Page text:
Yet all of these procedural protections for a man sworn to our destruction are not enough for the advocates of terrorists’ rights. They want a full-blown public criminal trial which would inevitably turn into a media circus. A public show trial is a terrorist’s best friend to show off his martyrdom, manipulate public opinion and fuel more recruitment to his cause.
What should happen if Mohammed’s confessions are ultimately thrown out on appeal and there is not enough remaining evidence acceptable under our Constitutional standards to convict him? Should he then be released to return to his bloody jihad? The terrorist advocates would say yes, since there would be no further grounds to hold him. Just imagine the hue and cry on the editorial pages of the New York Times if we tried to detain Mohammed as a continuing military threat during the long duration of the War on Terror.
The best alternative would be to ship Mohammed back to his home country of Kuwait for whatever ‘welcome’ he is likely to get there, out of the eyes of the media and away from the reach of the misguided human rights activists and terrorist legal advocates who are so concerned about his welfare. Indeed, rendition of terrorists like Mohammed back to their Islamic countries of origin sends a message to future would-be terrorists not to count on the protections of our legal system to escape the consequences of their actions under the standards of their own legal systems. Whether their native Islamic countries will give the terrorists a ‘fair’ trial by American standards is of no legal or moral concern to us.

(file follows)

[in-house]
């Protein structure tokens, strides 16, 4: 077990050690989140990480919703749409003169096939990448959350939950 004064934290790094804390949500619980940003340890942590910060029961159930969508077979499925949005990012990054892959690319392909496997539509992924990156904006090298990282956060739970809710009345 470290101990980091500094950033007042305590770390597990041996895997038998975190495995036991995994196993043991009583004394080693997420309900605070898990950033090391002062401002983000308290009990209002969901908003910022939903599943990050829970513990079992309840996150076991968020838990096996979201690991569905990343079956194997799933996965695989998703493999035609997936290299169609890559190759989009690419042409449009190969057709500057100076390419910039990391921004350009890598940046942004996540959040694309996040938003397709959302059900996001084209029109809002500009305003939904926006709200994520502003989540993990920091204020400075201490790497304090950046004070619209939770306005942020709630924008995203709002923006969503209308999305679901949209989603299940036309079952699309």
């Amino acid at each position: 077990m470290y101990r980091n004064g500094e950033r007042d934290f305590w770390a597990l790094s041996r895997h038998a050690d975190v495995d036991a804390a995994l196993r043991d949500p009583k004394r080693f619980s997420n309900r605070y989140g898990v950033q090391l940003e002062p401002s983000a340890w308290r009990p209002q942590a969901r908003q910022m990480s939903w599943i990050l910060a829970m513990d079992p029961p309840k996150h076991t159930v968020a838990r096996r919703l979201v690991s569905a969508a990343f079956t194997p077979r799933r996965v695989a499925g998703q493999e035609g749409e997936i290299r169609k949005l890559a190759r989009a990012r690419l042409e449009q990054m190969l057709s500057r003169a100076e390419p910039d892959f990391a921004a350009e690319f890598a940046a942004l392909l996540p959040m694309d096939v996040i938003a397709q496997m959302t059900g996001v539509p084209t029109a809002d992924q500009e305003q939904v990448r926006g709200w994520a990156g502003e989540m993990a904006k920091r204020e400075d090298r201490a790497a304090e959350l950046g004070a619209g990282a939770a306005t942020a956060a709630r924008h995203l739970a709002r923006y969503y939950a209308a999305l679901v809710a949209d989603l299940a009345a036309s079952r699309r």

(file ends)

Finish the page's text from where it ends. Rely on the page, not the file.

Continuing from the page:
Of course, groups like the ACLU, Human Rights Watch, and Amnesty International will cry foul. Indeed, many of them support a bill, sponsored by Rep. Edward Markey (D-MA), which seeks to take away from the executive branch the authority that has made it possible for the Central Intelligence Agency and other US government bodies to engage in the practice of "extraordinary renditions." 42 co-sponsors joined Markey. Described as a bill to stop the outsourcing of torture, its real effect would be to insource the protection of terrorists’ rights under our legal system, which the terrorists want to hide behind while planning to ultimately destroy it.